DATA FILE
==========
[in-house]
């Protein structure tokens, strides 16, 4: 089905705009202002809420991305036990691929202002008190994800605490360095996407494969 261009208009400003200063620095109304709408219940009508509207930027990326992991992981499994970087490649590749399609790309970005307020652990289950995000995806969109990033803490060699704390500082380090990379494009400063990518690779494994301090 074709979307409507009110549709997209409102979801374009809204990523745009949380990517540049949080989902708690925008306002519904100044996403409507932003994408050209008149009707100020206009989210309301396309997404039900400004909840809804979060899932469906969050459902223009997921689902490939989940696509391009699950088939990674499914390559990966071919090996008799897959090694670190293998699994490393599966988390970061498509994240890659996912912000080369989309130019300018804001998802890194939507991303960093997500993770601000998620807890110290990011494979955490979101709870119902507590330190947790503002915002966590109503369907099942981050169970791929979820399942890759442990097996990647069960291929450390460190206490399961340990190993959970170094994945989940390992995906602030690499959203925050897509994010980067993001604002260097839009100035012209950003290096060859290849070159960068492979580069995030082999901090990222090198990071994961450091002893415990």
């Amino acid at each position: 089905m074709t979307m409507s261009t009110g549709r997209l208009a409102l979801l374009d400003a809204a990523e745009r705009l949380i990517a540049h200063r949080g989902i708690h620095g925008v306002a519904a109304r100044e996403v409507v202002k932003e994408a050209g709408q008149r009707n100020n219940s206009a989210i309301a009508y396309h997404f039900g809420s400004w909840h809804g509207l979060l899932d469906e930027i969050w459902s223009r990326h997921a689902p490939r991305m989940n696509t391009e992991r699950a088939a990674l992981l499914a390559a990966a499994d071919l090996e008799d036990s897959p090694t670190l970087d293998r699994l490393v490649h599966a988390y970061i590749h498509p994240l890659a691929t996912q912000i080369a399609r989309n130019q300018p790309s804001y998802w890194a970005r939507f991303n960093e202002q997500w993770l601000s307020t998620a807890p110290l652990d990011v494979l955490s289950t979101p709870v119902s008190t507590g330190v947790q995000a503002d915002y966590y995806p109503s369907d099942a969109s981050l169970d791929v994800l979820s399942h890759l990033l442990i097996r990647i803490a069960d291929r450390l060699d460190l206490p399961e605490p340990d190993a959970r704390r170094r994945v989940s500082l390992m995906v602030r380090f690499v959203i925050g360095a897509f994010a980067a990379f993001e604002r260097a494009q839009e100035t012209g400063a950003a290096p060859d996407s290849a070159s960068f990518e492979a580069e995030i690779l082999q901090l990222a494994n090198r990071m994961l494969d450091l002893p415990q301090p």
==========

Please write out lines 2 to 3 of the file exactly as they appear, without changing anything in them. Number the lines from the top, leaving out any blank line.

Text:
């Protein structure tokens, strides 16, 4: 089905705009202002809420991305036990691929202002008190994800605490360095996407494969 261009208009400003200063620095109304709408219940009508509207930027990326992991992981499994970087490649590749399609790309970005307020652990289950995000995806969109990033803490060699704390500082380090990379494009400063990518690779494994301090 074709979307409507009110549709997209409102979801374009809204990523745009949380990517540049949080989902708690925008306002519904100044996403409507932003994408050209008149009707100020206009989210309301396309997404039900400004909840809804979060899932469906969050459902223009997921689902490939989940696509391009699950088939990674499914390559990966071919090996008799897959090694670190293998699994490393599966988390970061498509994240890659996912912000080369989309130019300018804001998802890194939507991303960093997500993770601000998620807890110290990011494979955490979101709870119902507590330190947790503002915002966590109503369907099942981050169970791929979820399942890759442990097996990647069960291929450390460190206490399961340990190993959970170094994945989940390992995906602030690499959203925050897509994010980067993001604002260097839009100035012209950003290096060859290849070159960068492979580069995030082999901090990222090198990071994961450091002893415990």
């Amino acid at each position: 089905m074709t979307m409507s261009t009110g549709r997209l208009a409102l979801l374009d400003a809204a990523e745009r705009l949380i990517a540049h200063r949080g989902i708690h620095g925008v306002a519904a109304r100044e996403v409507v202002k932003e994408a050209g709408q008149r009707n100020n219940s206009a989210i309301a009508y396309h997404f039900g809420s400004w909840h809804g509207l979060l899932d469906e930027i969050w459902s223009r990326h997921a689902p490939r991305m989940n696509t391009e992991r699950a088939a990674l992981l499914a390559a990966a499994d071919l090996e008799d036990s897959p090694t670190l970087d293998r699994l490393v490649h599966a988390y970061i590749h498509p994240l890659a691929t996912q912000i080369a399609r989309n130019q300018p790309s804001y998802w890194a970005r939507f991303n960093e202002q997500w993770l601000s307020t998620a807890p110290l652990d990011v494979l955490s289950t979101p709870v119902s008190t507590g330190v947790q995000a503002d915002y966590y995806p109503s369907d099942a969109s981050l169970d791929v994800l979820s399942h890759l990033l442990i097996r990647i803490a069960d291929r450390l060699d460190l206490p399961e605490p340990d190993a959970r704390r170094r994945v989940s500082l390992m995906v602030r380090f690499v959203i925050g360095a897509f994010a980067a990379f993001e604002r260097a494009q839009e100035t012209g400063a950003a290096p060859d996407s290849a070159s960068f990518e492979a580069e995030i690779l082999q901090l990222a494994n090198r990071m994961l494969d450091l002893p415990q301090p």